From Bay City, I-75 cuts across the northeastern part of the state until it bisects the North Country near Grayling. Several clean, clear, and immensely popular rivers—most notably, the Au Sable and the Manistee—corkscrew their way through the region, making Grayling the hub of one of the Lower Peninsula’s leading recreational areas.
First classified in 1884, the grayling once was the only game fish to inhabit the upper Au Sable system. Related to trout and salmon and characterized by a long, wavy dorsal fin, grayling were considered both a fine sporting fish and a delicious eating fish—a fatal combination. The thrill of landing one drew the attention of sportsmen near and far, who came by railroad to Grayling, soon a bustling center of fishing trips.
With no regulations at the time, anglers snatched grayling from area rivers by the thousands. The wanton fishing, combined with the declining water quality caused by riverbank erosion from logging, put a quick end to the species. Grayling were rare in Grayling by 1900 and extinct by 1930.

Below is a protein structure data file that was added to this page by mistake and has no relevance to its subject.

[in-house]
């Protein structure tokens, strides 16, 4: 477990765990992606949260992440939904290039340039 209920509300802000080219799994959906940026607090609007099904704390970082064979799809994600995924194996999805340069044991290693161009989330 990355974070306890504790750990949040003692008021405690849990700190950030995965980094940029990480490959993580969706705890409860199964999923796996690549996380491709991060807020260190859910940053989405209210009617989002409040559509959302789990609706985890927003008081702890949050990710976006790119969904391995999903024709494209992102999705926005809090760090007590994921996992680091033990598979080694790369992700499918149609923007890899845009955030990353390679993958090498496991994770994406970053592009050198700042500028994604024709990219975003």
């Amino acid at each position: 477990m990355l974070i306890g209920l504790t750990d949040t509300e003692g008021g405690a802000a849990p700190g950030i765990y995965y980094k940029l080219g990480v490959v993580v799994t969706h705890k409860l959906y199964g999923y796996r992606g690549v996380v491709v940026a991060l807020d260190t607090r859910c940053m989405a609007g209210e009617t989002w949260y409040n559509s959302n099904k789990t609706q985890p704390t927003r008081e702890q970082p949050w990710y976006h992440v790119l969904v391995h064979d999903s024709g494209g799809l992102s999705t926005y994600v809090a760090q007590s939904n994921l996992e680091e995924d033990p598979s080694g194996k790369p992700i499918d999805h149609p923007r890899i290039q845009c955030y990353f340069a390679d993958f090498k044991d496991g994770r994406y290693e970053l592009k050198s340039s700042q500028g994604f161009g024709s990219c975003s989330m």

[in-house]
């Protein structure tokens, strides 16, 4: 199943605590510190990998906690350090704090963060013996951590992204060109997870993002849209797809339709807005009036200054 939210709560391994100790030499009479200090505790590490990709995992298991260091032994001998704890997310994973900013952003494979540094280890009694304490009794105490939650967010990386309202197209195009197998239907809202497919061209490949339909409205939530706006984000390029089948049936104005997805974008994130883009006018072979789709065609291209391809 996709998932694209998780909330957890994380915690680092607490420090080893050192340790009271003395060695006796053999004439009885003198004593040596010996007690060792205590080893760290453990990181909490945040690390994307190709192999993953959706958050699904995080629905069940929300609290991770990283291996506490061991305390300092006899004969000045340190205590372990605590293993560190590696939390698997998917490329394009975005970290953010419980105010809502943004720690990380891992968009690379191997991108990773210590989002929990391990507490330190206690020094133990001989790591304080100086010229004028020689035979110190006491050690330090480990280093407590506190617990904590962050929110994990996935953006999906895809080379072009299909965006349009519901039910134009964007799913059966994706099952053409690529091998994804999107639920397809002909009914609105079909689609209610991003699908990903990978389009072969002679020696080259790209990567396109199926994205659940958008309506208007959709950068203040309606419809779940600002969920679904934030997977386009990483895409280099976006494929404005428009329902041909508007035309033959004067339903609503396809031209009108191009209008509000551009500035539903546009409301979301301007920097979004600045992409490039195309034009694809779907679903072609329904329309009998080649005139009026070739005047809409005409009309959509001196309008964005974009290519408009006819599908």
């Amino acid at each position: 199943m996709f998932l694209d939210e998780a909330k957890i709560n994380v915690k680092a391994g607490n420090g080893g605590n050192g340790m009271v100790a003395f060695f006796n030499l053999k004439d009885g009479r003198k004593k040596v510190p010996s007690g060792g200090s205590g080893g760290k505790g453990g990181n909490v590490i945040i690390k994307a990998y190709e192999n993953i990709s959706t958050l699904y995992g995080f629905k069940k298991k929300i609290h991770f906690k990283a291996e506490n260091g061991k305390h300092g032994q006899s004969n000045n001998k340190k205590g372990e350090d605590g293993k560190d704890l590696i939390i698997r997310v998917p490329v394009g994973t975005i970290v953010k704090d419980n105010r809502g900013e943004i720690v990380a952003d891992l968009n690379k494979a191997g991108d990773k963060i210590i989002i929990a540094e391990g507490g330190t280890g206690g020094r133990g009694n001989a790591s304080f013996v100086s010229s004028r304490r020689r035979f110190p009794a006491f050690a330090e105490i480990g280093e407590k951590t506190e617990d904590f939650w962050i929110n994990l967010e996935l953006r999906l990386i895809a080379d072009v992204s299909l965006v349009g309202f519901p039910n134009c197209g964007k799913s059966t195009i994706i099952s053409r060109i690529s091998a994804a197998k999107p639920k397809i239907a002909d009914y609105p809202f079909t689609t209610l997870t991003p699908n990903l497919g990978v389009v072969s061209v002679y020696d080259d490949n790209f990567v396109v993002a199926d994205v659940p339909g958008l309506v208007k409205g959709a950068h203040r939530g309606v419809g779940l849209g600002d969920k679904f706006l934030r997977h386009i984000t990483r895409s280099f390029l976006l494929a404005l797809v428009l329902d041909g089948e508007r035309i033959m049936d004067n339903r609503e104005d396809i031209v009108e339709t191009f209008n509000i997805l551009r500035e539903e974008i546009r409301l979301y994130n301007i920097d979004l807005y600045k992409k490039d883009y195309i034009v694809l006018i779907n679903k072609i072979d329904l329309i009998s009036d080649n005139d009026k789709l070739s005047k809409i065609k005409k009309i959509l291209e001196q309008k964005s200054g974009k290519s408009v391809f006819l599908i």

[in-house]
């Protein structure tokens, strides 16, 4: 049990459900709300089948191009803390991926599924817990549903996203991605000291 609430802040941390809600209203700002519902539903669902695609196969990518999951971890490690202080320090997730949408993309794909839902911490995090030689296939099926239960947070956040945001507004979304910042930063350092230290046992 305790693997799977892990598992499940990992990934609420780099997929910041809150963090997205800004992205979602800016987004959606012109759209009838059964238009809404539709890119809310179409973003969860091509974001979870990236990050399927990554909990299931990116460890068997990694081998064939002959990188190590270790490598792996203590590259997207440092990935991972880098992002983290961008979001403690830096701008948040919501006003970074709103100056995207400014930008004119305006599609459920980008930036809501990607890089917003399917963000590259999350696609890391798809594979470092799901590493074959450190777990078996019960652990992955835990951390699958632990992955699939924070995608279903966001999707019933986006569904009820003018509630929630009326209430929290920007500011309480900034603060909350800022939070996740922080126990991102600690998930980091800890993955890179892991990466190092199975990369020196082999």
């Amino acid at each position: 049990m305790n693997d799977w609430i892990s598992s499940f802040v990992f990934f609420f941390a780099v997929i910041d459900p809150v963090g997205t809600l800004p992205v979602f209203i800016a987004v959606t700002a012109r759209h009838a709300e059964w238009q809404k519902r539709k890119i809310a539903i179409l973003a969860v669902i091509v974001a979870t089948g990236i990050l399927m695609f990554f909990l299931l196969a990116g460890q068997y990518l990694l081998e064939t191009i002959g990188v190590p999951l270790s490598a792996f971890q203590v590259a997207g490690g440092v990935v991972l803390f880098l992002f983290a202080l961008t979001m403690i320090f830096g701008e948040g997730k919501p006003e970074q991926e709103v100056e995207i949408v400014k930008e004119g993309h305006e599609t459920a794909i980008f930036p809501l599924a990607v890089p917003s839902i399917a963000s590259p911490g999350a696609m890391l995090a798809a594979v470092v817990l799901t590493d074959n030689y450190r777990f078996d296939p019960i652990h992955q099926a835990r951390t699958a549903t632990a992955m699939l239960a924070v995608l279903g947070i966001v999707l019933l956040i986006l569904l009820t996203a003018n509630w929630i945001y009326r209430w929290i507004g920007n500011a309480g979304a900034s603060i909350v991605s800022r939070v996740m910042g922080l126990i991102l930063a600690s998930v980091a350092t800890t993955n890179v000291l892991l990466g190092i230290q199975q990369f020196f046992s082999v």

Alas, the town’s namesake fish may be gone, but we’ve learned a few lessons about protecting species and their habitat along the way. Today, Grayling offers some of the finest trout fishing in the Midwest—even the nation—and is a key destination for anglers, canoeists, hunters, hikers, mountain bikers, cross-country skiing enthusiasts, and snowmobilers.
While Greyhound (800/231-2222, www.greyhound.com ) provides bus service to Grayling, most visitors come via car, motorcycle, or RV. Given that the town sits at the junction of I-75 and M-72, it’s easy to reach whether you’re headed from Bay City to the south, Traverse City to the west, or Mackinaw City  to the north.